This week’s money news

This week’s top story: Smart Money podcast on recession anxiety, and retirement savings vs. mortgage payoff. In other news:  5 tax tips for older adults, paying taxes for a bank bonus or interest, and how a tax extension can delay your business loan application.

Smart Money Podcast: Recession Anxiety, and Retirement Savings vs. Mortgage Payoff
This week’s episode starts with a discussion about recession-proofing your finances.

5 Tax Tips for Older Adults
From Medicare premiums to state tax breaks, here are some items to keep in mind during tax season.

Earned a Bank Bonus or Interest? Don’t Forget to Pay Taxes
If you’ve received an account bonus or you’ve earned interest on a bank account, Uncle Sam would like his cut.

How a Tax Extension Can Delay Your Business Loan Application
A tax extension can delay or disqualify your business loan application because lenders need your most recent business and personal financial information when underwriting a loan.

How to protect parents from financial scams

When a scam artist called Cameron Huddleston’s mom to tell her to wire money in order to claim a prize, Huddleston had to intercept the calls. Her mom, who had been diagnosed with Alzheimer’s, was convinced she had to wire the money as soon as possible.

“That was a wake-up call for me. If you have any cognitive decline, you don’t see those red flags anymore,” says Huddleston, who lives in Kentucky and is the director of education at Carefull, a service built to protect aging adults’ daily finances. She also wrote the book “Mom and Dad, We Need to Talk,” on how to have important conversations about money with your parents.

Scam artists often target older adults, partly because they have amassed greater wealth. In Kimberly Palmer’s latest for the Associated Press, learn how to protect parents from financial scams.

Will you face a tax bomb in retirement?

Good savers, beware. The money you’re stuffing into your 401(k) and other retirement accounts has to be withdrawn someday. If you’re not strategic about how you save, you could face unnecessarily high tax bills and inflated Medicare premiums in retirement — plus, you could be saddling your heirs with higher taxes.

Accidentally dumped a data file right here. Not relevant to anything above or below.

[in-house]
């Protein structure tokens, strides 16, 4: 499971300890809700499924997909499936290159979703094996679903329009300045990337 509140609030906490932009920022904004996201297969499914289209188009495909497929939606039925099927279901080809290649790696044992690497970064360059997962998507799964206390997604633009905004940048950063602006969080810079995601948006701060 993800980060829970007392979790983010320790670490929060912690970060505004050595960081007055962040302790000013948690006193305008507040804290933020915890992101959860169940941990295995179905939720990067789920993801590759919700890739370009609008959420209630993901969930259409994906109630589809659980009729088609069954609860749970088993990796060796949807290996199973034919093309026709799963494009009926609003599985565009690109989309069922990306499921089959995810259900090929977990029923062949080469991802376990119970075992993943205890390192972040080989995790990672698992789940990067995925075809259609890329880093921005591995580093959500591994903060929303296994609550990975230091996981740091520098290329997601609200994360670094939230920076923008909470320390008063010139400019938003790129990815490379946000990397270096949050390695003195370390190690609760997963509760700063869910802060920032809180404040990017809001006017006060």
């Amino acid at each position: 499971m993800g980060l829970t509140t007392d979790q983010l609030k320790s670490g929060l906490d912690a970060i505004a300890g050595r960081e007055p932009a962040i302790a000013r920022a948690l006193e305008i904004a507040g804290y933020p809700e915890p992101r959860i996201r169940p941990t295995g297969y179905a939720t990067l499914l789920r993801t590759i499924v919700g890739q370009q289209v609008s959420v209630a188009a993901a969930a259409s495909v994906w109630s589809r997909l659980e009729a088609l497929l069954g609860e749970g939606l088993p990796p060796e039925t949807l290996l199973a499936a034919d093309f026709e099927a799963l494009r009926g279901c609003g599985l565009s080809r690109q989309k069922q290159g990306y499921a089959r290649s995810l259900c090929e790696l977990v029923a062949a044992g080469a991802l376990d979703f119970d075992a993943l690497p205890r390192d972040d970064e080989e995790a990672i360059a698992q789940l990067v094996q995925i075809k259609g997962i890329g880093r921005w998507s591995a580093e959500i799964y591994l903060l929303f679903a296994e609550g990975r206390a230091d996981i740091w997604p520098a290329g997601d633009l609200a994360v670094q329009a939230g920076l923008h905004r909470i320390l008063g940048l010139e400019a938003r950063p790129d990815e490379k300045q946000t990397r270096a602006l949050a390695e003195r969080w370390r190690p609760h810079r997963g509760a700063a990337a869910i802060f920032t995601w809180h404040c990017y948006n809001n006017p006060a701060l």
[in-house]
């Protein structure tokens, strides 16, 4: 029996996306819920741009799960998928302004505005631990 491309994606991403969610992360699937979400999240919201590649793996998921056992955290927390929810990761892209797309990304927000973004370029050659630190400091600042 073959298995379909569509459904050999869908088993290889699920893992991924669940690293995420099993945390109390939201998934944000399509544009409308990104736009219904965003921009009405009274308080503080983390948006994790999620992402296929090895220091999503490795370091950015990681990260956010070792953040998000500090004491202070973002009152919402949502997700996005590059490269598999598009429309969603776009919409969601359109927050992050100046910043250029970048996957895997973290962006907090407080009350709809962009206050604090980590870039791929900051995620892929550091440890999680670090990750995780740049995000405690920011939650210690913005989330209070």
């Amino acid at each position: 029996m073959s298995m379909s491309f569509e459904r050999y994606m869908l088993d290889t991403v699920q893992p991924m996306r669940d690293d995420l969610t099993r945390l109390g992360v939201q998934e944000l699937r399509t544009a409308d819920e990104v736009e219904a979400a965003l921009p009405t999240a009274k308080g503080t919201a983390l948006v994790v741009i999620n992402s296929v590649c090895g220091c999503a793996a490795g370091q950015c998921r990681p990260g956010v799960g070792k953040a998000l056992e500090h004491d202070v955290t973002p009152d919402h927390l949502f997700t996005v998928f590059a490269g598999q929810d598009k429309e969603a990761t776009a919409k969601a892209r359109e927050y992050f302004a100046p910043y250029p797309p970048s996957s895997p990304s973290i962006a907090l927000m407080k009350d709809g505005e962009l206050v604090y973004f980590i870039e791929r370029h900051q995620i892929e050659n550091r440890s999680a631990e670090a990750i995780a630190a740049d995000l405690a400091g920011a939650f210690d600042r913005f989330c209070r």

The earlier you start defusing this potential tax bomb, the better. But even people in their 60s or early 70s may have opportunities to lessen the potential damage — as long as they act swiftly.

In my latest for the Associated Press, learn how to lessen the potential tax bomb in retirement.

This week’s money news

 This week’s top story: Smart Money podcast on spring-cleaning, and paying off different types of debt. In other news: What could happen if Congress doesn’t make changes to Social Security by 2035, mortgage could be harder to get in a credit-tightening era, and 4 tips for a meaningful and successful retirement.

Smart Money Podcast: Spring-Cleaning, and Paying Off Different Types of Debt
This week’s episode starts with tips for financial spring-cleaning.

Will Social Security Run Out?
If Congress doesn’t make changes to Social Security by 2035, benefits may be reduced. Here’s what could happen next.

Mortgages Could Be Harder to Get in a Credit-Tightening Era
Mortgage rates are likely to rise in April because of persistent inflation and stricter lending.

4 Tips for a Meaningful and Successful Retirement
From planning your days to preparing for your health, financial planners and other experts weigh in on how to make the most of your retirement.

How to use a tax refund to fight inflation

If inflation has eaten away at your budget the way waves erode a beach, then your tax refund might just provide a much-needed protective barrier.

As of March, prices are up 6% over the past 12 months, according to the most recent consumer price index. At the same time, just over half of filers (55%) are expecting tax refunds for the 2022 tax year, with an average expected refund of $2,205, according to the 2023 Nerdwallet Tax Report. Financial experts say consumers can use that windfall — which is really just a delayed paycheck that you already earned — to help offset the strain of those higher prices.

“Tax refunds are going to arrive at just the right time for many consumers this spring,” says Drew Wessell, a certified financial planner at Fiduciary Financial Advisors in Grand Rapids, Michigan. In Kimberly Palmer’s latest for the Associated Press, learn how to use a tax refund to fight inflation.

This week’s money news

This week’s top story: Smart Money podcast on banking stability, and traditional vs. online banks. In other news: how bank failures show us what not to do with our own finances, how doing the bare minimum with debt is costing you, and if being a landlord worth or not.